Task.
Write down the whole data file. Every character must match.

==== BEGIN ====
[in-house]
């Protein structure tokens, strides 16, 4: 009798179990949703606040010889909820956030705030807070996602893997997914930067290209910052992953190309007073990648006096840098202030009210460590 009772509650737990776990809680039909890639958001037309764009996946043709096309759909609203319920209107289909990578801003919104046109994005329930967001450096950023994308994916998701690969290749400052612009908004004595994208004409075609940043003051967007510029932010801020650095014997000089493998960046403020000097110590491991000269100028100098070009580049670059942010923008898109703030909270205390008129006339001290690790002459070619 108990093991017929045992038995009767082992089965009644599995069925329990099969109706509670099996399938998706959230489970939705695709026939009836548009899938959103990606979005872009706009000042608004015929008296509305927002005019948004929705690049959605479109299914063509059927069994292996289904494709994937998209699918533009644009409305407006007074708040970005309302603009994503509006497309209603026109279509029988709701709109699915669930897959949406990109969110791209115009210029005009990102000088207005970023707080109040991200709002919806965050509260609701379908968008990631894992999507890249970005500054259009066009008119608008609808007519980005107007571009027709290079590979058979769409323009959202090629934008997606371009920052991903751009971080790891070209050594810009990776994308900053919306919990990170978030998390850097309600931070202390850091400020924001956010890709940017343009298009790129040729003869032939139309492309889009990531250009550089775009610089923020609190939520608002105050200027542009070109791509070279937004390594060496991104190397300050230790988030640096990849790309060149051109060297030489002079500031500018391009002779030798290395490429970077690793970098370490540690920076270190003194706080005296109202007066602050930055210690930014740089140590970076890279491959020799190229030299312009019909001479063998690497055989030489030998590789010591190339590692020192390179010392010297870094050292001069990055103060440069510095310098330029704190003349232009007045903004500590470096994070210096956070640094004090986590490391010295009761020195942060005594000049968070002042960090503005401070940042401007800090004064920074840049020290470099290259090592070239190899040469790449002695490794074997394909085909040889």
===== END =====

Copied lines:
[in-house]
């Protein structure tokens, strides 16, 4: 009798179990949703606040010889909820956030705030807070996602893997997914930067290209910052992953190309007073990648006096840098202030009210460590 009772509650737990776990809680039909890639958001037309764009996946043709096309759909609203319920209107289909990578801003919104046109994005329930967001450096950023994308994916998701690969290749400052612009908004004595994208004409075609940043003051967007510029932010801020650095014997000089493998960046403020000097110590491991000269100028100098070009580049670059942010923008898109703030909270205390008129006339001290690790002459070619 108990093991017929045992038995009767082992089965009644599995069925329990099969109706509670099996399938998706959230489970939705695709026939009836548009899938959103990606979005872009706009000042608004015929008296509305927002005019948004929705690049959605479109299914063509059927069994292996289904494709994937998209699918533009644009409305407006007074708040970005309302603009994503509006497309209603026109279509029988709701709109699915669930897959949406990109969110791209115009210029005009990102000088207005970023707080109040991200709002919806965050509260609701379908968008990631894992999507890249970005500054259009066009008119608008609808007519980005107007571009027709290079590979058979769409323009959202090629934008997606371009920052991903751009971080790891070209050594810009990776994308900053919306919990990170978030998390850097309600931070202390850091400020924001956010890709940017343009298009790129040729003869032939139309492309889009990531250009550089775009610089923020609190939520608002105050200027542009070109791509070279937004390594060496991104190397300050230790988030640096990849790309060149051109060297030489002079500031500018391009002779030798290395490429970077690793970098370490540690920076270190003194706080005296109202007066602050930055210690930014740089140590970076890279491959020799190229030299312009019909001479063998690497055989030489030998590789010591190339590692020192390179010392010297870094050292001069990055103060440069510095310098330029704190003349232009007045903004500590470096994070210096956070640094004090986590490391010295009761020195942060005594000049968070002042960090503005401070940042401007800090004064920074840049020290470099290259090592070239190899040469790449002695490794074997394909085909040889």